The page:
Meanwhile, in a March decision that unanimously invalidated method patents held by Prometheus Labs, the Supreme Court in Mayo v. Prometheus emphasized that "an application of a law of nature … to a known structure or process may [deserve] patent protection," but in order to transform a law of nature into something worthy of a patent, the applicant "must do more than simply state the law of nature while adding the words 'apply it.'"
Prometheus' invalidated method patents described ways of correlating naturally occurring biological processes to treatment decisions and some industry observers have opined that the outcome of this case stands to have a broader impact on the biotechnology industry than AMP v. USPTO (PGx Reporter 3/12/2012).
Despite the Supreme Court's stance in Mayo v. Prometheus, in their latest decision, Lourie, Moore, and Bryson have maintained their original positions in the case, with Lourie and Moore upholding the patentability of cDNA and gene molecules extracted from the body, and Bryson, while agreeing that cDNA is patentable, breaking with his colleagues with regard to isolated gene sequences. All three judges agreed as before that all of Myriad's challenged method patents on "analyzing" or "comparing" isolated gene sequences with naturally occurring DNA fragments are not patentable, with the exception of one claim in a patent that covers a method for screening potential cancer therapeutics by gauging changes in growth rates of "man-made, non-naturally occurring transformed" cells, which the judges still believe is valid.
"Under the statutory rubric of Section 101, isolated DNA is a tangible, man-made composition of matter defined and distinguished by its objectively discernible chemical structure," Lourie stated in the majority opinion. "Whether its unusual status as a chemical entity that conveys genetic information warrants singular treatment under the patent laws as the district court did is a policy question that we are not entitled to address."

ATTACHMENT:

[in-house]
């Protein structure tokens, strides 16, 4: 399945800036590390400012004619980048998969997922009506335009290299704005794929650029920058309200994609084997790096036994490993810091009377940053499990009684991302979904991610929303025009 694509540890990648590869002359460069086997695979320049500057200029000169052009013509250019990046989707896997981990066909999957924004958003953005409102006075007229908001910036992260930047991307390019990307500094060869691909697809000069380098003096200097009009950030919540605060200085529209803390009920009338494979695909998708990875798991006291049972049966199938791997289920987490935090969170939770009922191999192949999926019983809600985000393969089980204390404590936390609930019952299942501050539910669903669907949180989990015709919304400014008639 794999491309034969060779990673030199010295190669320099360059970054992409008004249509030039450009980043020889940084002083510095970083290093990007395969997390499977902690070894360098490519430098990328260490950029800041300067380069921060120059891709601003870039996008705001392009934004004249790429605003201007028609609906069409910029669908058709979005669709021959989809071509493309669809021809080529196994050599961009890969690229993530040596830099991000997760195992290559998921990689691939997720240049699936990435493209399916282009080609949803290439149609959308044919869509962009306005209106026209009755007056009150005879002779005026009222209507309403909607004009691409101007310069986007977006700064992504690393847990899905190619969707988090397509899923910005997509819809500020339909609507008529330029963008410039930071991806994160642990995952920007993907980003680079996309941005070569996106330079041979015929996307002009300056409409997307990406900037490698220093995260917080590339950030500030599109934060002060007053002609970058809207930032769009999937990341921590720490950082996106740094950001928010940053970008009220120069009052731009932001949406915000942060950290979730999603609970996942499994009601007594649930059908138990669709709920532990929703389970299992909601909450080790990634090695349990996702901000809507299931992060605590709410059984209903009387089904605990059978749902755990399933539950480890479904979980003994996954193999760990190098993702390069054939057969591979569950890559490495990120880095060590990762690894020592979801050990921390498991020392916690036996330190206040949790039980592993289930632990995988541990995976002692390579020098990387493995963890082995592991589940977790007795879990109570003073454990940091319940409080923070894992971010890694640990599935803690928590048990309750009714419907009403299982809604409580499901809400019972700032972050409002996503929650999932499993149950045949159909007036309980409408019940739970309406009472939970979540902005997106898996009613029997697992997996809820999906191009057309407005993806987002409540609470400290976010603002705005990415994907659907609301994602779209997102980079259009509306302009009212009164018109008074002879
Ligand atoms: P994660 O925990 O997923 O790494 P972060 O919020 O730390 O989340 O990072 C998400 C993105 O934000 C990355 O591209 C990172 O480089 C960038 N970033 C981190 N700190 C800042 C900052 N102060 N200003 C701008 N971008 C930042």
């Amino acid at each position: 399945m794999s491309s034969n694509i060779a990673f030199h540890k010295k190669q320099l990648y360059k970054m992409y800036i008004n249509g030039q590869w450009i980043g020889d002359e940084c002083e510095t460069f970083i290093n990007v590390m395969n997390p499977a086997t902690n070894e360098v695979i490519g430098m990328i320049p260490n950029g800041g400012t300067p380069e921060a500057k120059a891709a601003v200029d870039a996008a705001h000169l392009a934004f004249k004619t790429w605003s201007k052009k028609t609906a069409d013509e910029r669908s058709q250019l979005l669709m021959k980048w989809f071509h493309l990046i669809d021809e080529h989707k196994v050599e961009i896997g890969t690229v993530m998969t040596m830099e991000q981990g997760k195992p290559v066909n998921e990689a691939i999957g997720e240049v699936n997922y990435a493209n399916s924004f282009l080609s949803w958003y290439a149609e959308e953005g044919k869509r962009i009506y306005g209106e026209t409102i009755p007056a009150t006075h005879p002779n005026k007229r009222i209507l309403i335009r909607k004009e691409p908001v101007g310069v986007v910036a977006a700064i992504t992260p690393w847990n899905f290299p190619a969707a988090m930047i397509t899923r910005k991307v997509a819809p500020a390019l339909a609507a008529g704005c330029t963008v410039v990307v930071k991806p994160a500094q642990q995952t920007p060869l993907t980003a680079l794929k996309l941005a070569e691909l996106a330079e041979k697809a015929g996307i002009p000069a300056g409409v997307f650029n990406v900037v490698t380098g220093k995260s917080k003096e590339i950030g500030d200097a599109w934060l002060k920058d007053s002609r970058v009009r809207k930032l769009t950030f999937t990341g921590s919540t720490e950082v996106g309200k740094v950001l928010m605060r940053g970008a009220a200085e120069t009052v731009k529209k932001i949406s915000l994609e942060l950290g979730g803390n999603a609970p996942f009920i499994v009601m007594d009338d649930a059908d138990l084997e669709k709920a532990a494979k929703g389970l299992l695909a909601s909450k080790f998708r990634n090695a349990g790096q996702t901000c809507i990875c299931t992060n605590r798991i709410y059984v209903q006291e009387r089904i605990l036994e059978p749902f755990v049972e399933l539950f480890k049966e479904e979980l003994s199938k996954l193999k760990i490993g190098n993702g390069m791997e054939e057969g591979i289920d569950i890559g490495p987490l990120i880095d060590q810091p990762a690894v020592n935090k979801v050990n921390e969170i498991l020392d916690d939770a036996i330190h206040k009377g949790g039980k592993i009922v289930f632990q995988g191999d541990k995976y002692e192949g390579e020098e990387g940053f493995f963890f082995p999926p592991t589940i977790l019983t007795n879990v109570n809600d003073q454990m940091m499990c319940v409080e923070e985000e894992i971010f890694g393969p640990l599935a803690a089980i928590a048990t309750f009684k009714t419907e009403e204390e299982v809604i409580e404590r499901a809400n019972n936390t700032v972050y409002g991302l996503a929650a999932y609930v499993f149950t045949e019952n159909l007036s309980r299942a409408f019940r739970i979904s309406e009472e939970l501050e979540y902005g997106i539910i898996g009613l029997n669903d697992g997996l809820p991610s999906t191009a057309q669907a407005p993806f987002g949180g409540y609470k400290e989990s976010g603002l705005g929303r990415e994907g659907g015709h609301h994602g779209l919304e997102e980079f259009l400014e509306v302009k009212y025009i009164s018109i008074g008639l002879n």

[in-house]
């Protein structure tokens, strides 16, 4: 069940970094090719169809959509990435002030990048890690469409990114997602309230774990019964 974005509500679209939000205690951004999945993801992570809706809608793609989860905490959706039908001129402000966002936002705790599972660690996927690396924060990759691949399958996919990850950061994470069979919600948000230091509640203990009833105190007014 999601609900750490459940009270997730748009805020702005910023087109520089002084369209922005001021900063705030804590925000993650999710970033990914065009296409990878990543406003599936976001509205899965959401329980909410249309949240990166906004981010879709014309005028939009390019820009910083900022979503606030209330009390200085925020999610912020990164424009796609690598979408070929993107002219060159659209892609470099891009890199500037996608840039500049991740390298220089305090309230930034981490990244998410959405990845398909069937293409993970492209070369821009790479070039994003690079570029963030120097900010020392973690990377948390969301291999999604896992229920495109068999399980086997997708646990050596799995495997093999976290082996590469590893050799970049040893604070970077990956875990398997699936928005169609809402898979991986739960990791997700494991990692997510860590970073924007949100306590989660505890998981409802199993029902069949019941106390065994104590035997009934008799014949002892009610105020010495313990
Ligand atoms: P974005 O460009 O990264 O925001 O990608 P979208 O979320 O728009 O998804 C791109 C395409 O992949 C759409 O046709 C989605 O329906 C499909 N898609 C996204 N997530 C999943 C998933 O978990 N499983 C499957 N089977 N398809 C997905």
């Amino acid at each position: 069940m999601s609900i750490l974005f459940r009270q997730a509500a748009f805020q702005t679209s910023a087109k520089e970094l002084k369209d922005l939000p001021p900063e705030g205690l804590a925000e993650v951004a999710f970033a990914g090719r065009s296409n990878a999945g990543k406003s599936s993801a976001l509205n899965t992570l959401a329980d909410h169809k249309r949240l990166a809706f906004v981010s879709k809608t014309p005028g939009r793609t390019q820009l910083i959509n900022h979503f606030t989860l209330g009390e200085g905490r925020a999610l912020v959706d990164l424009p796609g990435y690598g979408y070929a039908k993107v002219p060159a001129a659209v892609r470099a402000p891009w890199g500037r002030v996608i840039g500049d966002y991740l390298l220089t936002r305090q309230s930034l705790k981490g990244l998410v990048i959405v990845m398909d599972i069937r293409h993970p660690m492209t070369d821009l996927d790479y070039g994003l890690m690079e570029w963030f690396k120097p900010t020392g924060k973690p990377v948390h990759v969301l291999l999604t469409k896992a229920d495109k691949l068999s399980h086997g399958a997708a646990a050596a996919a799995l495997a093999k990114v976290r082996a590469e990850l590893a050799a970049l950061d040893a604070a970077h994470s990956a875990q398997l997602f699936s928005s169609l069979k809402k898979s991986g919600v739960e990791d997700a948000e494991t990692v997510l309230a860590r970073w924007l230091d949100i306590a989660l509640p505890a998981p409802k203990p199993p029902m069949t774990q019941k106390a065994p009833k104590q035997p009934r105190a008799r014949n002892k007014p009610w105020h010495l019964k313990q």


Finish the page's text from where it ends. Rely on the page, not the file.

Although the ACLU and PUBPAT haven't formally announced whether they will appeal the CAFC ruling with the Supreme Court, most industry observers expect the case is headed there.
"We remain heartened to see that one of the Court of Appeals judges still strenuously dissents from the [majority] opinion," Daniel Ravicher, executive director of PUBPAT, told PGx Reporter. "We can petition for [certiorari] to the Supreme Court from this decision, but obviously haven't made any final decisions about what we'll do, as we have to consult with our clients."
Although the federal circuit court judges have largely stuck with their original positions on gene patenting, there is greater tension in their latest opinions as to whether upholding such patents would strike the right balance between spurring innovation and thwarting competition. The patent system has a dual purpose: to encourage innovation by awarding patent holders a period of time during which they can solely profit from their invention and to restrict competitors from using that invention during that period of exclusivity.
Lourie and Moore held that even in light of the Supreme Court's ruling in Mayo v. Prometheus, the act of separating a DNA fragment from the surrounding material in the body makes the isolated sequence a composition of matter that is "markedly different" from the naturally occurring substance in the body. Furthermore, for Lourie and particularly Moore, the fact that the USPTO has long held isolated gene molecules patentable and has awarded numerous gene-related patents gives further credence to their legal position that DNA fragments removed from the body meet the Section 101 test as new compositions of matter.